Lauren Au is a doctoral student in Food Policy & Applied Nutrition at Tufts University’s Friedman School of Nutrition Science and Policy. Ms. Au earned a Bachelor in Science in Nutritional Sciences, Dietetics from University of California, Berkeley and completed her Dietetic Internship and Masters in Nutrition and Public Health from Columbia University. Ms. Au is currently examining the influences of adiposity and skin color to serum vitamin D. Her research involves determining the vitamin D intakes needed to meet recommended serum vitamin D and understanding adherence to taking vitamin D supplements in ethnically diverse children. She hopes to apply her research and food policy background to a post-doctoral position in government.
  • Janet Gingold, MD, MPH
    “Association of special health care needs and parental mental health and parenting stress with sedentary lifestyles in children”
    Janet Gingold earned her MPH in Epidemiology from the University of Maryland College Park in May 2012. She holds an MD and a BA in Environmental Studies from the University of Michigan. She did her pediatric residency at the University of Rochester and is certified by the American Board of Pediatrics. Her interest in social determinants of health and modifiable factors that affect health outcomes grew out her experience as a primary care pediatrician treating disadvantaged families. Her recent projects have focused on physical activity, asthma management, health disparities, and relationships between parental attitudes and children’s activities.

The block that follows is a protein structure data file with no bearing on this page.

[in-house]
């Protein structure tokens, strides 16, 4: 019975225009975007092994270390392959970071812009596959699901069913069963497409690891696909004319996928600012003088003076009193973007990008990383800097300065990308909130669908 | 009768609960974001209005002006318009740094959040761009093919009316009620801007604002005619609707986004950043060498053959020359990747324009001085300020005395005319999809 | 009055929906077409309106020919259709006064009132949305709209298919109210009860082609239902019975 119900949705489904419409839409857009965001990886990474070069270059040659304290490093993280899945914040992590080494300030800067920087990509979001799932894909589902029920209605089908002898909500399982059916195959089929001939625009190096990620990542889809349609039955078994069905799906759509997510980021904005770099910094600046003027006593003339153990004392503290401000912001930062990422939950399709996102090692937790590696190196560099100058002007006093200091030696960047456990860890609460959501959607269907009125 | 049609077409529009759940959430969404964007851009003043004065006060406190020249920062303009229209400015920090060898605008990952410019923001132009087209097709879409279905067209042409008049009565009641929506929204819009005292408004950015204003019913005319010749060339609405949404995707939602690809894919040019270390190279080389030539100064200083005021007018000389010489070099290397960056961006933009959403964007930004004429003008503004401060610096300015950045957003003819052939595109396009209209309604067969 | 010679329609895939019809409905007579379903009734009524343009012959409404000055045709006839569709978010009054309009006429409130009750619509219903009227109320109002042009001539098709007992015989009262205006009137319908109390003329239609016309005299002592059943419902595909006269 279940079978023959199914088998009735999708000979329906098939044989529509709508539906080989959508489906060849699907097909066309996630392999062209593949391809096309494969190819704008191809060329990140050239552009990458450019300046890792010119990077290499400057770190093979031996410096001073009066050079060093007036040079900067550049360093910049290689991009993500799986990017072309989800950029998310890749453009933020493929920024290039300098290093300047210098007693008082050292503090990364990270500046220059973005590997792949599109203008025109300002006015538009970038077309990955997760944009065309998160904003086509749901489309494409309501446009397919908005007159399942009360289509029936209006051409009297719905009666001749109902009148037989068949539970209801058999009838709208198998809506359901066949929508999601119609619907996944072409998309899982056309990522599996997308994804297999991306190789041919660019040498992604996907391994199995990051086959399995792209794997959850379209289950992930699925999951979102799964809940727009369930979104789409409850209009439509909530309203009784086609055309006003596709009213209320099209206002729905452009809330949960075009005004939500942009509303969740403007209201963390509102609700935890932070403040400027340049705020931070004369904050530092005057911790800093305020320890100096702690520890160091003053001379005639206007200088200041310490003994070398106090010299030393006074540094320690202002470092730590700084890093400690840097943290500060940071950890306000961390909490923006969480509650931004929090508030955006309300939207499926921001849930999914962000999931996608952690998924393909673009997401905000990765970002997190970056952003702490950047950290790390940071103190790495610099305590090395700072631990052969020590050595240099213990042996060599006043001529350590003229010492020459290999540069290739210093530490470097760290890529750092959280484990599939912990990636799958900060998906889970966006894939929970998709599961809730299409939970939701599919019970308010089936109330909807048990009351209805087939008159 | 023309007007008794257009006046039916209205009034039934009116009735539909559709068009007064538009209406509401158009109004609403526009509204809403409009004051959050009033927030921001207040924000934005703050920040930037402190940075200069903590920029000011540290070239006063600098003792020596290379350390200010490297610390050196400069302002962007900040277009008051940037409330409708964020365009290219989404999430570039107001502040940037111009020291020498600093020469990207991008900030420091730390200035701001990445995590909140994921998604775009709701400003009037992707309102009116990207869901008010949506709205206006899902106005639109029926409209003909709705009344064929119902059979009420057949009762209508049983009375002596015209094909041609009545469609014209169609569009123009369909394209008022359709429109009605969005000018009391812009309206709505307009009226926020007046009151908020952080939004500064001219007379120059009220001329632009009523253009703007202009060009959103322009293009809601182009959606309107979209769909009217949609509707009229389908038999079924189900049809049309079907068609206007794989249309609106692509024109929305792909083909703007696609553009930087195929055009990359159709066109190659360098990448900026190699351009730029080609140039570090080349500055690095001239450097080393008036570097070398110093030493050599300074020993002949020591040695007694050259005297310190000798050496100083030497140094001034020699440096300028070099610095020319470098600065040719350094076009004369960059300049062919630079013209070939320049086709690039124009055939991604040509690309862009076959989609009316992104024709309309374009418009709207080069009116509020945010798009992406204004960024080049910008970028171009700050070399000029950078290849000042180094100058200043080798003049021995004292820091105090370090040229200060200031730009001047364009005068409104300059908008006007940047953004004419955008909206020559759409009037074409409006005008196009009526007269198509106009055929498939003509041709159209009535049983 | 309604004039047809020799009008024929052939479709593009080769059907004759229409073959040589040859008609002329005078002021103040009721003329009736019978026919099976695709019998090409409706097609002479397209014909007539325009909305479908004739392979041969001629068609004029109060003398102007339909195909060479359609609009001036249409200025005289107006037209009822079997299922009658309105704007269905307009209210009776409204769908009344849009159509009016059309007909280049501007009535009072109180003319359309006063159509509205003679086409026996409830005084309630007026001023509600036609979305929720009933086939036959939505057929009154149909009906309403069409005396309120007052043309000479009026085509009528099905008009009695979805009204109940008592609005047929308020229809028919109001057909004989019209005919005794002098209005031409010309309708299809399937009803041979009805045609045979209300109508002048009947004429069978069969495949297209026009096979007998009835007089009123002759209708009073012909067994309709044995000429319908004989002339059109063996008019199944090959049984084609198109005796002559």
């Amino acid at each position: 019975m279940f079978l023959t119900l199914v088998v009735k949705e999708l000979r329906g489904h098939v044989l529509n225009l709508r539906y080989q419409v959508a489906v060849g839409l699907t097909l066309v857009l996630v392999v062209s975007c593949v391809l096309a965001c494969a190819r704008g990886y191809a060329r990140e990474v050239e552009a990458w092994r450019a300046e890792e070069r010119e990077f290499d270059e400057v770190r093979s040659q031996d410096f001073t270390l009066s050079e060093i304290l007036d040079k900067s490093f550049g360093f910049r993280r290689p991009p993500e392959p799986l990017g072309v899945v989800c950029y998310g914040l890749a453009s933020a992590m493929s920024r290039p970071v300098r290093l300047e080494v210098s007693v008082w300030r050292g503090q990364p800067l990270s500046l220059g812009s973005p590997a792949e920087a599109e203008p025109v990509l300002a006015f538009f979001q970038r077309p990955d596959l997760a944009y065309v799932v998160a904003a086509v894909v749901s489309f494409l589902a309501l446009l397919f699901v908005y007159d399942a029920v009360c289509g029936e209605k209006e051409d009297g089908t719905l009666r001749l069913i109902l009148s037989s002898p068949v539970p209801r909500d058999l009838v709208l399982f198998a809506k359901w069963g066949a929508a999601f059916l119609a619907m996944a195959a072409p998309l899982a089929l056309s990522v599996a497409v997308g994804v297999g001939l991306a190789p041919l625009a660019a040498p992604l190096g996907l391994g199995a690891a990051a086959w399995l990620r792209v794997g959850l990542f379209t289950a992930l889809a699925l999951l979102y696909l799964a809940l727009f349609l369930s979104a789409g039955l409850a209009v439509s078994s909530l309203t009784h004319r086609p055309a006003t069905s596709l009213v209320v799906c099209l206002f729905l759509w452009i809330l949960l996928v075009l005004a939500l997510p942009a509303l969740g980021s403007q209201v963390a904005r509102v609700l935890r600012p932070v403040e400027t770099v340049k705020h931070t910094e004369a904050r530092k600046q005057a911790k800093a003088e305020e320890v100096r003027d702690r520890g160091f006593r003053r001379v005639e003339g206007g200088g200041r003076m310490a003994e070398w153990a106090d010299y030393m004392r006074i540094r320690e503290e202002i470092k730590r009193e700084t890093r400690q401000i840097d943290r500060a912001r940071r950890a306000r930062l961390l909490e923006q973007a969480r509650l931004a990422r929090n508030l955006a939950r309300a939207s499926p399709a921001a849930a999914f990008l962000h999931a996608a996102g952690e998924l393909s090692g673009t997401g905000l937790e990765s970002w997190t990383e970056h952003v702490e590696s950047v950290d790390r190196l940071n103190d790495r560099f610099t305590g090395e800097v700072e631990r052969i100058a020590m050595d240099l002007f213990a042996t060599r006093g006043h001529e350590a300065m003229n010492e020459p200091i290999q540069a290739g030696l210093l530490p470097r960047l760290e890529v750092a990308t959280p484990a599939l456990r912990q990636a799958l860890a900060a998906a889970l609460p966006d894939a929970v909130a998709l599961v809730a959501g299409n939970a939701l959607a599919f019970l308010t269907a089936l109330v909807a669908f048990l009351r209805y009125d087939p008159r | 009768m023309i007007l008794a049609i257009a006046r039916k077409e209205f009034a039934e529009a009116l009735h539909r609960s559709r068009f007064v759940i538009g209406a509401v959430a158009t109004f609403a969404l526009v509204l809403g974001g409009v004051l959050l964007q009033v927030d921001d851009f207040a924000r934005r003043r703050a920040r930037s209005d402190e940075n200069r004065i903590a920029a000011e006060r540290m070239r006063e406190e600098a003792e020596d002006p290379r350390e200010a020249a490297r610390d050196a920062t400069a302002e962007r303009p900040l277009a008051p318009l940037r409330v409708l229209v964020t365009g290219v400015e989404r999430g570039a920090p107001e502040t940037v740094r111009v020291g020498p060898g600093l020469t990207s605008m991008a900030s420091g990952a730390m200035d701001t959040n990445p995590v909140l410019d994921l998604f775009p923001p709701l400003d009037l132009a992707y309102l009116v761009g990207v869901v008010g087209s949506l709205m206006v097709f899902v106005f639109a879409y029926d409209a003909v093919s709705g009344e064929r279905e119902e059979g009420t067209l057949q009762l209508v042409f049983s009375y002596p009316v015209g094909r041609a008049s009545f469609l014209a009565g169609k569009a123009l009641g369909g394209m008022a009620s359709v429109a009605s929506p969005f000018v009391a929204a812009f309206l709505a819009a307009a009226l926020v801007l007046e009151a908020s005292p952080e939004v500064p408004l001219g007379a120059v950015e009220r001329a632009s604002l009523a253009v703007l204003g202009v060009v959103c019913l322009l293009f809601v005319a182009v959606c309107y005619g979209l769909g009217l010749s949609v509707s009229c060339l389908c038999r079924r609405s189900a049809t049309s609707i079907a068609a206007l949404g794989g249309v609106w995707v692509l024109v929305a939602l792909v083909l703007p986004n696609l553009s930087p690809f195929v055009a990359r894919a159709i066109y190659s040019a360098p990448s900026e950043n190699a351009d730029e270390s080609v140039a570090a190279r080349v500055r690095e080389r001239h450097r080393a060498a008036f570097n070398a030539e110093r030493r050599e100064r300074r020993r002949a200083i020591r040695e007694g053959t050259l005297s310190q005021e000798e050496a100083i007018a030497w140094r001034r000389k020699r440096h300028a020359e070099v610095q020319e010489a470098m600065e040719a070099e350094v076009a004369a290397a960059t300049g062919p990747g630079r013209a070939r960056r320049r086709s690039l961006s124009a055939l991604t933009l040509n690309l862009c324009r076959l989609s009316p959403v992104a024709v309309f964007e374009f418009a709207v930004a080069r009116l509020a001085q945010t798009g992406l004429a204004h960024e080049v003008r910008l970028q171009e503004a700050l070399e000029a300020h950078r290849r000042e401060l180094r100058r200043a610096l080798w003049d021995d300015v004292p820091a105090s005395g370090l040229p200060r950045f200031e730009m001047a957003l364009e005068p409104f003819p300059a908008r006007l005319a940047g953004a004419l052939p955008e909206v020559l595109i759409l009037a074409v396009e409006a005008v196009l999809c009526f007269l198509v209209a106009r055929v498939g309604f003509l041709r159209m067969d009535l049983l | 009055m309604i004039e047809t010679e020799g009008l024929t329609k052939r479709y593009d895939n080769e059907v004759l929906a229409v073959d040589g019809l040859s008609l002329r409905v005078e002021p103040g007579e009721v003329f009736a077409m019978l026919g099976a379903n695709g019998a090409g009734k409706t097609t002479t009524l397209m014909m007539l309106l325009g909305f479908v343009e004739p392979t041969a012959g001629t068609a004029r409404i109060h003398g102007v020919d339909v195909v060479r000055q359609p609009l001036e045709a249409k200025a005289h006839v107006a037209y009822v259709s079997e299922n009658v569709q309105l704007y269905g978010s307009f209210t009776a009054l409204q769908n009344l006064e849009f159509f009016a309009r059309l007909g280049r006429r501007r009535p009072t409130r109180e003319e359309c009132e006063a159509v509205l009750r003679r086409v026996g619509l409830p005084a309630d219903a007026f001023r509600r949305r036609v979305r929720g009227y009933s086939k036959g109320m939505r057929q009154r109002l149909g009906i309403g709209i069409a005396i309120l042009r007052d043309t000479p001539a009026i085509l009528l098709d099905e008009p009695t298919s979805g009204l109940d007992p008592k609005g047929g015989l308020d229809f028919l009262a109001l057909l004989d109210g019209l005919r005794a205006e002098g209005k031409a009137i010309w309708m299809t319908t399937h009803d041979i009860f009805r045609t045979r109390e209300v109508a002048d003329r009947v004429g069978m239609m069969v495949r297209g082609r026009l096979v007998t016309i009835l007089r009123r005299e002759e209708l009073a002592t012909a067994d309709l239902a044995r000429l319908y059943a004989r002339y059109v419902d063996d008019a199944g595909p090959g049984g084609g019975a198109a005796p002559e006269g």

• Elizabeth Lancet, MPH
    “Urban and Rural Disparities in Tobacco Use”
    Elizabeth Lancet, the Assistant Vice President for Research at the American Lung Association, obtained an undergraduate degree at Hunter College in New York and her graduate degree at Boston University. She is currently attending the Graduate Center of the City University of New York for her Doctorate in Public Health. She joined the American Lung Association in 1999 as the Associate, Epidemiology and Statistics and became Director of the unit in 2004. For two years, she worked at the Nassau County Department of Health as an Epidemiologist, charged with analyzing Long Island’s first Behavioral Risk Factor Surveillance Survey. In 2007, she returned to the American Lung Association to head their multi-million dollar Research Program, as well as, the Epidemiology and Statistics Unit. Her current interest lies in Chronic Obstructive Pulmonary Disease, as well as, cancer and diabetes. Elizabeth has been a long-time advocate and supporter for increased COPD surveillance on the National Behavioral Risk Factor Surveillance System and represents the American Lung Association on a number of government sponsored workgroups; most recently, the Healthy People 2020 Respiratory Diseases Objective Workgroup.